2 Critical Actions that Saved Belmont University’s Reputation

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2 Critical Actions that Saved Belmont University’s Reputation

2 Critical Actions that Saved Belmont University’s Reputation:  When leaders or brands find themselves in the middle of a crisis there are two critical elements to remember in order to protect a reputation – time and decisive action.
I’ve worked through my share of crisis situations over the past two decades – ranging from race car driver deaths to sponsor/brand crisis – and employed two vital components for successfully managing through those reputation challenges.

Belmont University nailed both of them when the school was pulled into a social conversation by one of its students who posted a racially charged post on Snapchat.

Click on the link below to read more from the New York Daily News.
http://www.nydailynews.com/sports/football/belmont-boots-student-called-protesting-eagles-n-word-article-1.2799746

Below are 2 critical actions that saved Belmont University’s reputation.

Time is not on your side
Time is not on your side when assessing and beginning to manage a crisis situation. The Belmont University communications team quickly acknowledged, via the university’s Facebook page, that the administration was aware of the social post.

Belmont University’s Facebook statement at 11:43 AM:
“This morning, we were made aware of a racist social media post by a freshman student at Belmont. We reject comments rooted in racism or bigotry. This is not free speech – this is hate speech. The University is investigating and will take immediate action. As a Christian institution, it is our goal to build a diverse and inclusive community where all members feel accepted, safe and valued.”

Acknowledgment, especially in today’s socially connected world, is a critical step in the timeline of reputation management. In fact, the expectation is that a brand or leader will respond through Social Media channels in a matter of hours. A response that takes too long can be considered to be avoidance or disinterest by the leader, organization or brand.

Decisive Action is Necessary
Theodore Roosevelt once said,

“In any moment of decision, the best thing you can do is the right thing, the next best thing is the wrong thing, and the worst thing you can do is nothing.”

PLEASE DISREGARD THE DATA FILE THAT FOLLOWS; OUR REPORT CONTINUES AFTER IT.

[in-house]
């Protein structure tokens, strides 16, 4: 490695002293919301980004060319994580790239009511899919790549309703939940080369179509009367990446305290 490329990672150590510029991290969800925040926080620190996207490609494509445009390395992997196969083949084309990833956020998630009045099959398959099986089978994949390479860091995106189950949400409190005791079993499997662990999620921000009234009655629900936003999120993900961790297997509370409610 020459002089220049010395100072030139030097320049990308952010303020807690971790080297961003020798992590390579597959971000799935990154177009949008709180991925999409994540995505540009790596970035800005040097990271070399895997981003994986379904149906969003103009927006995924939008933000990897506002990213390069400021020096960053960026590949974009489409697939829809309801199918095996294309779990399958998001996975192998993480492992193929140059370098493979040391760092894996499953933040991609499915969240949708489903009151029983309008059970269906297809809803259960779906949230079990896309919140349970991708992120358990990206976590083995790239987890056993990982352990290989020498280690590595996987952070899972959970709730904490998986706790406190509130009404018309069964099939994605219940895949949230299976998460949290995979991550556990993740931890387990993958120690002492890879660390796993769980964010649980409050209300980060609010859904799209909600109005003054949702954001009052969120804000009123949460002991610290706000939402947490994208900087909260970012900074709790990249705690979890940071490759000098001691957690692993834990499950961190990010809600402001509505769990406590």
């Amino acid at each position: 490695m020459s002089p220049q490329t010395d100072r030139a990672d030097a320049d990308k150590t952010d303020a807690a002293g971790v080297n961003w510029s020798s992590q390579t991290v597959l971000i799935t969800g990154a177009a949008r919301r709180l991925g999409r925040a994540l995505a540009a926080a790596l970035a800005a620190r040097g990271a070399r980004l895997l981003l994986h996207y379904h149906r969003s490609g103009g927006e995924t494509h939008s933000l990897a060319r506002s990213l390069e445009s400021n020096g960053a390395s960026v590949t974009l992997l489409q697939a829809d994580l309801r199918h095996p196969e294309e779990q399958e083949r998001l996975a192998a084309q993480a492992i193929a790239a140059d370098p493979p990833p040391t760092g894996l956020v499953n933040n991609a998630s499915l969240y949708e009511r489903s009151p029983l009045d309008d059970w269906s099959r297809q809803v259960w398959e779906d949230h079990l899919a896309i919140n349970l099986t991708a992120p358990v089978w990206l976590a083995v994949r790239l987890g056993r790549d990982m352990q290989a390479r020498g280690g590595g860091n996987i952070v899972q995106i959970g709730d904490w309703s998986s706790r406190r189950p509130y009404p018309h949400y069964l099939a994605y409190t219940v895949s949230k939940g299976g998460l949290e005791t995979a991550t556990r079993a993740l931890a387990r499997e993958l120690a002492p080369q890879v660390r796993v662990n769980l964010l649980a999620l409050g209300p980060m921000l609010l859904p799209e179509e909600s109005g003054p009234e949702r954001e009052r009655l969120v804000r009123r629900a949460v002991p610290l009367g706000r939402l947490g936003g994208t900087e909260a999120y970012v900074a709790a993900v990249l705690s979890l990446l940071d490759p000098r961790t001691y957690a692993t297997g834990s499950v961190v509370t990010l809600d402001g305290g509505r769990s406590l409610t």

While the crisis-management clock is ticking, the social-media monster is still feeding – people are watching social timelines for updates, posting comments and armchair quarterbacking what should be done. While it is beneficial to monitor what is being said, those comments should never guide your actions and next steps.

The best way to chart the path towards action is to ‘check in’ with your values. Does your action plan align with your values? If so, move forward. Now. If not and you choose to proceed, then you are opening yourself (or company) up to additional scrutiny and reputation damage beyond the initial issue.

It’s time to put your plan into action once you have evaluated and selected a values-based decision. Now that your decision has been made, you must see it through. Anything less is indecisive and will undermine your efforts.

Belmont University’s Facebook Update at 1:22 PM (less than 2 hours later):
“After investigating a racist social media post that surfaced earlier today, we can report that the person involved is no longer a student at Belmont. The University rejects comments rooted in racism or bigotry. As a Christian institution, it is our goal to build a diverse and inclusive community where all members feel accepted, safe and valued.”

When dealing with crisis situations, there are rarely winners. Each side hurts at different levels. In this case, Belmont University was forced to deal with a scenario that got significant social traction based on a national and escalating race crisis. The university did emerge with its reputation in tact and, in fact, because of how the situation was handled, came out with a stronger reputation for truly living into its core values.

The student, on the other hand, has a long road of reputation recovery ahead of him and learned a tough life lesson that clearly wasn’t in his freshman curriculum!

Please note: I reserve the right to delete comments that are offensive or off-topic.

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6 thoughts on “2 Critical Actions that Saved Belmont University’s Reputation

  1. I really liked this post and thought it really nailed the point that action and time are so important to handling crisis management. Much thanks. Really Great!